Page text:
There are several prerequisites that a prospective orthodontic student must meet before enrolling in orthodontic school, including completing preparatory courses. Ideally, a student should earn a bachelor’s degree in complexes sciences like chemistry or biology, for example. While it is not a requirement per se, students are strongly urged to enroll in a pre-dental program as they provide the best in terms of preparation in the field of orthodontics. It should be noted that being accepted into a pre-dental program can be challenging in that students will be required to not only have a strong academic background but also must provide references from former teachers in order to earn a seat in their dental school of choice.
Beyond that, successfully completing a pre-dental program and earning an undergraduate degree helps improves the likelihood of passing the required Dental Admission Test, a multiple-choice standardized test taken by prospective dental school students. Whether pursuing a career in orthodontia or general dentistry, passing the Dental Admission Test is a critical step towards becoming a licensed dental practitioner.
WHAT DOES THE DENTAL ADMISSION TEST ENTAIL?
The Dental Admission Test is subdivided into four categories, which include natural sciences, perceptual ability, reading comprehension, and quantitative reasoning. Students who are interested in pursuing any career in dentistry are required to score 17 or higher on these test before they can be admitted to any dental school. That said, most students will take college courses like calculus, English, and organic chemistry that helps prepare them for the exam. Along with passing the exam, dental students are required to have a college GPA of 3.0 or higher to be accepted.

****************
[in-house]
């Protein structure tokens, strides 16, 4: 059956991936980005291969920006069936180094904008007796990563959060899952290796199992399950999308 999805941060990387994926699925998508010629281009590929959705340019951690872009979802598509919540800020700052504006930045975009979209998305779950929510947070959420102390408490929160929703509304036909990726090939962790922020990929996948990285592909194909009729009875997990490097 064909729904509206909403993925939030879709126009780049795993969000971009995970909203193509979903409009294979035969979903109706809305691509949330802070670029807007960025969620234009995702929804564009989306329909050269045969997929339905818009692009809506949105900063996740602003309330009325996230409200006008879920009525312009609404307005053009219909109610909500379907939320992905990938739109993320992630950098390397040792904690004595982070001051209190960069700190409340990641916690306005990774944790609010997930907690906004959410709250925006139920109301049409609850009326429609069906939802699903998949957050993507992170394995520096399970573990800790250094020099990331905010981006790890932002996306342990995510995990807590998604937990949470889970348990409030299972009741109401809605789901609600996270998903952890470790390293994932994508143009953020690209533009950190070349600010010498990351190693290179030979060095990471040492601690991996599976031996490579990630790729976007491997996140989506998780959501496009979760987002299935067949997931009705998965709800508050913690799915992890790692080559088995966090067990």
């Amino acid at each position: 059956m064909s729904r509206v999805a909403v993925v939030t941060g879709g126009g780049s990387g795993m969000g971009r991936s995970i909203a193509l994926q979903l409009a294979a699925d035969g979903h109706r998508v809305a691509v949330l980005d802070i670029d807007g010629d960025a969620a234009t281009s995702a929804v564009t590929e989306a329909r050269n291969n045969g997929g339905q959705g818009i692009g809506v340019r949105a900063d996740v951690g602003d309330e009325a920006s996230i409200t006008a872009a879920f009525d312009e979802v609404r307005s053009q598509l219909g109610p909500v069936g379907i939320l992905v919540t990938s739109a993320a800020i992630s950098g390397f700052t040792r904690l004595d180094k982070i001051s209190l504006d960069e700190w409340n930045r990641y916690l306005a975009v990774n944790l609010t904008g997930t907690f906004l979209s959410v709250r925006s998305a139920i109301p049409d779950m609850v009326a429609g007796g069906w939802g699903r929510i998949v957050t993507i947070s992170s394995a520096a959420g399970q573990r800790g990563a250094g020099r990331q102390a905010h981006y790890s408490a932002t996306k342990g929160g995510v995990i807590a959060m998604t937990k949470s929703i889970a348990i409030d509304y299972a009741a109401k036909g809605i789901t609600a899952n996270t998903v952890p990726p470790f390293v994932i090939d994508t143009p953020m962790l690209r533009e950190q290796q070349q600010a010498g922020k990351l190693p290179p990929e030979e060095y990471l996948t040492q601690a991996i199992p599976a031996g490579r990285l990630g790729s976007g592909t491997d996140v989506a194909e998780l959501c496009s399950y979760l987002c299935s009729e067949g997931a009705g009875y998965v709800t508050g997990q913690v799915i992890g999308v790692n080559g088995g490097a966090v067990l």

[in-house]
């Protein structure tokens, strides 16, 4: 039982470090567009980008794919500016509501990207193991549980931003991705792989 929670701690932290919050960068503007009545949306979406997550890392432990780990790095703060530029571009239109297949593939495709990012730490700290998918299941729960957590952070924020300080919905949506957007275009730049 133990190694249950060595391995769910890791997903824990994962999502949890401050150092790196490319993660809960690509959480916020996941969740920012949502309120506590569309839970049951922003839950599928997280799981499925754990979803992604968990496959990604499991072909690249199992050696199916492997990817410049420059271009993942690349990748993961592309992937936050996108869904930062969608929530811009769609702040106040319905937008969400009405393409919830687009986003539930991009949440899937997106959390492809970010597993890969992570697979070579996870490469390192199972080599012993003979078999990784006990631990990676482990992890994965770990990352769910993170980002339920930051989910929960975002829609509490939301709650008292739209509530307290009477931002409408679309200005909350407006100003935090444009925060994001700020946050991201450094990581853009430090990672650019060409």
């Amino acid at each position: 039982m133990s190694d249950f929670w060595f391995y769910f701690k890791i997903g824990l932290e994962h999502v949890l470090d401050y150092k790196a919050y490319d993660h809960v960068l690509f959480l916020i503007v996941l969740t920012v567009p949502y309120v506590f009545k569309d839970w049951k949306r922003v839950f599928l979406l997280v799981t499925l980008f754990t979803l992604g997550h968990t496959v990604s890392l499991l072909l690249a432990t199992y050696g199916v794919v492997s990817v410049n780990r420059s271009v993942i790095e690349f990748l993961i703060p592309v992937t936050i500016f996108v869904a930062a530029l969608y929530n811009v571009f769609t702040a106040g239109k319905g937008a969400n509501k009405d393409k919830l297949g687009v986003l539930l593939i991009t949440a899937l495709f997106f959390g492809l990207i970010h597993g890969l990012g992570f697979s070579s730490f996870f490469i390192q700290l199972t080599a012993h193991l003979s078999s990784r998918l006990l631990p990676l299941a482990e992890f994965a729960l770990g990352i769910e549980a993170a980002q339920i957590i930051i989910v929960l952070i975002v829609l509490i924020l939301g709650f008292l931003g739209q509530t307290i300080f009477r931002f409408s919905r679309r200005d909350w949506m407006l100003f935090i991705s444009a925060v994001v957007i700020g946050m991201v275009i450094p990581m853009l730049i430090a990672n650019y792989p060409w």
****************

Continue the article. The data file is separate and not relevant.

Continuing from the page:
After satisfying all of the requirement necessary to enroll in dental school and earning a dental license, students interested in a career in orthodontia will have to further their education by enrolling in an orthodontic school. Similar to dental school, being admitted into an orthodontic program is very challenging in that only students with a top academic record will be considered for enrollment. While enrolled in orthodontic school, students will take courses involving the study of misaligned teeth with a strong emphasis on abnormalities involving the patient’s jaw. Some of these specific courses include
- Restorative dentistry including braces and other treatments
- Handling orthodontic materials
- Oral surgery
- Developmental anatomy
- TMJ (temporomandibular joint) disorders
- Orthodontic diagnosis
- Preventative dentistry
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In order to become a licensed orthodontic practitioner, students must successfully complete each of these courses and also pass an orthodontic exam, which is administered by the American Board of Orthodontics and includes both a written and clinical test. It should also be noted that all orthodontic practitioners are required to renew their license every 10 years to continue practicing in their respective state. Call Dr. King today.
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The Training of a Pediatric Orthodontist (CASE STUDY)